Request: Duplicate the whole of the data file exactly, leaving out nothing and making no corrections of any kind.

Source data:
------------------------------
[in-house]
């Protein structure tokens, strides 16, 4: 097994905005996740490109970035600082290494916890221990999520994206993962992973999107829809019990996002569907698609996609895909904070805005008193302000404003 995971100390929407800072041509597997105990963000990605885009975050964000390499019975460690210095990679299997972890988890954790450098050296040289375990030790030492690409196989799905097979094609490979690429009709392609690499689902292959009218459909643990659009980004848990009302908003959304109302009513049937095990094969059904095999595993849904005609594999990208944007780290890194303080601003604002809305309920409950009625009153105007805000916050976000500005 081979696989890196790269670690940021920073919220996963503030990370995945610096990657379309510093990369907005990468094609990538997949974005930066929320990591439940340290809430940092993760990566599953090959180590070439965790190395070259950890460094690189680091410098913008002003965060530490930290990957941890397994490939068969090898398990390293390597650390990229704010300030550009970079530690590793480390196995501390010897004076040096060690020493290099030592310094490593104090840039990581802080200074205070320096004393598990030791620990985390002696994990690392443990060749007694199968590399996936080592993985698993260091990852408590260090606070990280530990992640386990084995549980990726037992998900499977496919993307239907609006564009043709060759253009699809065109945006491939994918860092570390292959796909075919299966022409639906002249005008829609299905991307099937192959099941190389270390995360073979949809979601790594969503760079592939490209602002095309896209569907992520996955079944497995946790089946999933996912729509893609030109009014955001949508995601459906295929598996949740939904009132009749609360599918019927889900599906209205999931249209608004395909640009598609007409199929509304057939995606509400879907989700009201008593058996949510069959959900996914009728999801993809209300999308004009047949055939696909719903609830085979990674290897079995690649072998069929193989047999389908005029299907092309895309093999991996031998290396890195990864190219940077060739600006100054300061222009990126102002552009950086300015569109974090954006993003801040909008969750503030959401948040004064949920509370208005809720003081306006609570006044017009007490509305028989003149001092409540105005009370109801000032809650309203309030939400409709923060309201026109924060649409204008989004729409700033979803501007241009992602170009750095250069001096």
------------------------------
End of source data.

[in-house]
């Protein structure tokens, strides 16, 4: 097994905005996740490109970035600082290494916890221990999520994206993962992973999107829809019990996002569907698609996609895909904070805005008193302000404003 995971100390929407800072041509597997105990963000990605885009975050964000390499019975460690210095990679299997972890988890954790450098050296040289375990030790030492690409196989799905097979094609490979690429009709392609690499689902292959009218459909643990659009980004848990009302908003959304109302009513049937095990094969059904095999595993849904005609594999990208944007780290890194303080601003604002809305309920409950009625009153105007805000916050976000500005 081979696989890196790269670690940021920073919220996963503030990370995945610096990657379309510093990369907005990468094609990538997949974005930066929320990591439940340290809430940092993760990566599953090959180590070439965790190395070259950890460094690189680091410098913008002003965060530490930290990957941890397994490939068969090898398990390293390597650390990229704010300030550009970079530690590793480390196995501390010897004076040096060690020493290099030592310094490593104090840039990581802080200074205070320096004393598990030791620990985390002696994990690392443990060749007694199968590399996936080592993985698993260091990852408590260090606070990280530990992640386990084995549980990726037992998900499977496919993307239907609006564009043709060759253009699809065109945006491939994918860092570390292959796909075919299966022409639906002249005008829609299905991307099937192959099941190389270390995360073979949809979601790594969503760079592939490209602002095309896209569907992520996955079944497995946790089946999933996912729509893609030109009014955001949508995601459906295929598996949740939904009132009749609360599918019927889900599906209205999931249209608004395909640009598609007409199929509304057939995606509400879907989700009201008593058996949510069959959900996914009728999801993809209300999308004009047949055939696909719903609830085979990674290897079995690649072998069929193989047999389908005029299907092309895309093999991996031998290396890195990864190219940077060739600006100054300061222009990126102002552009950086300015569109974090954006993003801040909008969750503030959401948040004064949920509370208005809720003081306006609570006044017009007490509305028989003149001092409540105005009370109801000032809650309203309030939400409709923060309201026109924060649409204008989004729409700033979803501007241009992602170009750095250069001096």